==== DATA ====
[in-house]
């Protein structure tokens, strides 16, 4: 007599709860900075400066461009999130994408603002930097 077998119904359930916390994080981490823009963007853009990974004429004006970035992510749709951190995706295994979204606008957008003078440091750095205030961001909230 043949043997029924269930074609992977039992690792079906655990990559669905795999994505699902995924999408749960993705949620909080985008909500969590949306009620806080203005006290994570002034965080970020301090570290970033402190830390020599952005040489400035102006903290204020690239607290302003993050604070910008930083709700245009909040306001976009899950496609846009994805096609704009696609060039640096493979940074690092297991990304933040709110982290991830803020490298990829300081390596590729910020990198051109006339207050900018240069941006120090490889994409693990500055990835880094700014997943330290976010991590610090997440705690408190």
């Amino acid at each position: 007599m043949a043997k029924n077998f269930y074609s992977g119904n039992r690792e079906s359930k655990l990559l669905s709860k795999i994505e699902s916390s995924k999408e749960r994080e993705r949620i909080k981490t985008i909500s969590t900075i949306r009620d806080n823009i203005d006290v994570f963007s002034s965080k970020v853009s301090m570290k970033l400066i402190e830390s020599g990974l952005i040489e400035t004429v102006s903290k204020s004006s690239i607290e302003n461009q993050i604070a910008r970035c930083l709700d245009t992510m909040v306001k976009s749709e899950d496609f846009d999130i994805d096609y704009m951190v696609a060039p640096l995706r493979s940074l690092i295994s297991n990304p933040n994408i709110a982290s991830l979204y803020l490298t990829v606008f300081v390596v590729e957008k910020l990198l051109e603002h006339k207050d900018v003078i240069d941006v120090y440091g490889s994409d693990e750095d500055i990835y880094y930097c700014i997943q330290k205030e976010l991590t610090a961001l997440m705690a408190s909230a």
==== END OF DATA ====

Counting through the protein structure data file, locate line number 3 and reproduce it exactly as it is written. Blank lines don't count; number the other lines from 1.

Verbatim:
């Amino acid at each position: 007599m043949a043997k029924n077998f269930y074609s992977g119904n039992r690792e079906s359930k655990l990559l669905s709860k795999i994505e699902s916390s995924k999408e749960r994080e993705r949620i909080k981490t985008i909500s969590t900075i949306r009620d806080n823009i203005d006290v994570f963007s002034s965080k970020v853009s301090m570290k970033l400066i402190e830390s020599g990974l952005i040489e400035t004429v102006s903290k204020s004006s690239i607290e302003n461009q993050i604070a910008r970035c930083l709700d245009t992510m909040v306001k976009s749709e899950d496609f846009d999130i994805d096609y704009m951190v696609a060039p640096l995706r493979s940074l690092i295994s297991n990304p933040n994408i709110a982290s991830l979204y803020l490298t990829v606008f300081v390596v590729e957008k910020l990198l051109e603002h006339k207050d900018v003078i240069d941006v120090y440091g490889s994409d693990e750095d500055i990835y880094y930097c700014i997943q330290k205030e976010l991590t610090a961001l997440m705690a408190s909230a």